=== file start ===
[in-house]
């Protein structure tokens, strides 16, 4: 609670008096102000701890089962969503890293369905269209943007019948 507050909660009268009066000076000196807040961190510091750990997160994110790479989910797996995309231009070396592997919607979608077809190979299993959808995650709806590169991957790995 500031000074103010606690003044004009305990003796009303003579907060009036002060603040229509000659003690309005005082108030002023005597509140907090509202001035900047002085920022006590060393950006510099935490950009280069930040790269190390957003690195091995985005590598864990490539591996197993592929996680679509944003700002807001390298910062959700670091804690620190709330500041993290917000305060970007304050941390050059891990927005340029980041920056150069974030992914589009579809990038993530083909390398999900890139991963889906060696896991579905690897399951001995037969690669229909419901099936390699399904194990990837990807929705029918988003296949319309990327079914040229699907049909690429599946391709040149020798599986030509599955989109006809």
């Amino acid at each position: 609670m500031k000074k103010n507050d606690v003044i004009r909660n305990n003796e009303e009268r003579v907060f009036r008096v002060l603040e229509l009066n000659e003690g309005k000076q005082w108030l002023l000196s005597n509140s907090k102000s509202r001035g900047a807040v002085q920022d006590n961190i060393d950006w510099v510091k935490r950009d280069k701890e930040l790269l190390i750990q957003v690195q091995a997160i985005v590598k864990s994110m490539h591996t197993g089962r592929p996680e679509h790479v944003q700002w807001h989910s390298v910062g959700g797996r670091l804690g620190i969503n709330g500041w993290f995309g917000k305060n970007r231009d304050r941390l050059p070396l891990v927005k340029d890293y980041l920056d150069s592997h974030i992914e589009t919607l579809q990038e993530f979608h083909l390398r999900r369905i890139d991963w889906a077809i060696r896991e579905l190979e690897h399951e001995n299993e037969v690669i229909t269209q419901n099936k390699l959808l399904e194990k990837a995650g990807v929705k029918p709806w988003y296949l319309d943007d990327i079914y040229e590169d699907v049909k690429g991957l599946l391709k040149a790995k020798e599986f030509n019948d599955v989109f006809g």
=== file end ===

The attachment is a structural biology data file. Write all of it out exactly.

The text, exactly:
[in-house]
């Protein structure tokens, strides 16, 4: 609670008096102000701890089962969503890293369905269209943007019948 507050909660009268009066000076000196807040961190510091750990997160994110790479989910797996995309231009070396592997919607979608077809190979299993959808995650709806590169991957790995 500031000074103010606690003044004009305990003796009303003579907060009036002060603040229509000659003690309005005082108030002023005597509140907090509202001035900047002085920022006590060393950006510099935490950009280069930040790269190390957003690195091995985005590598864990490539591996197993592929996680679509944003700002807001390298910062959700670091804690620190709330500041993290917000305060970007304050941390050059891990927005340029980041920056150069974030992914589009579809990038993530083909390398999900890139991963889906060696896991579905690897399951001995037969690669229909419901099936390699399904194990990837990807929705029918988003296949319309990327079914040229699907049909690429599946391709040149020798599986030509599955989109006809």
């Amino acid at each position: 609670m500031k000074k103010n507050d606690v003044i004009r909660n305990n003796e009303e009268r003579v907060f009036r008096v002060l603040e229509l009066n000659e003690g309005k000076q005082w108030l002023l000196s005597n509140s907090k102000s509202r001035g900047a807040v002085q920022d006590n961190i060393d950006w510099v510091k935490r950009d280069k701890e930040l790269l190390i750990q957003v690195q091995a997160i985005v590598k864990s994110m490539h591996t197993g089962r592929p996680e679509h790479v944003q700002w807001h989910s390298v910062g959700g797996r670091l804690g620190i969503n709330g500041w993290f995309g917000k305060n970007r231009d304050r941390l050059p070396l891990v927005k340029d890293y980041l920056d150069s592997h974030i992914e589009t919607l579809q990038e993530f979608h083909l390398r999900r369905i890139d991963w889906a077809i060696r896991e579905l190979e690897h399951e001995n299993e037969v690669i229909t269209q419901n099936k390699l959808l399904e194990k990837a995650g990807v929705k029918p709806w988003y296949l319309d943007d990327i079914y040229e590169d699907v049909k690429g991957l599946l391709k040149a790995k020798e599986f030509n019948d599955v989109f006809g």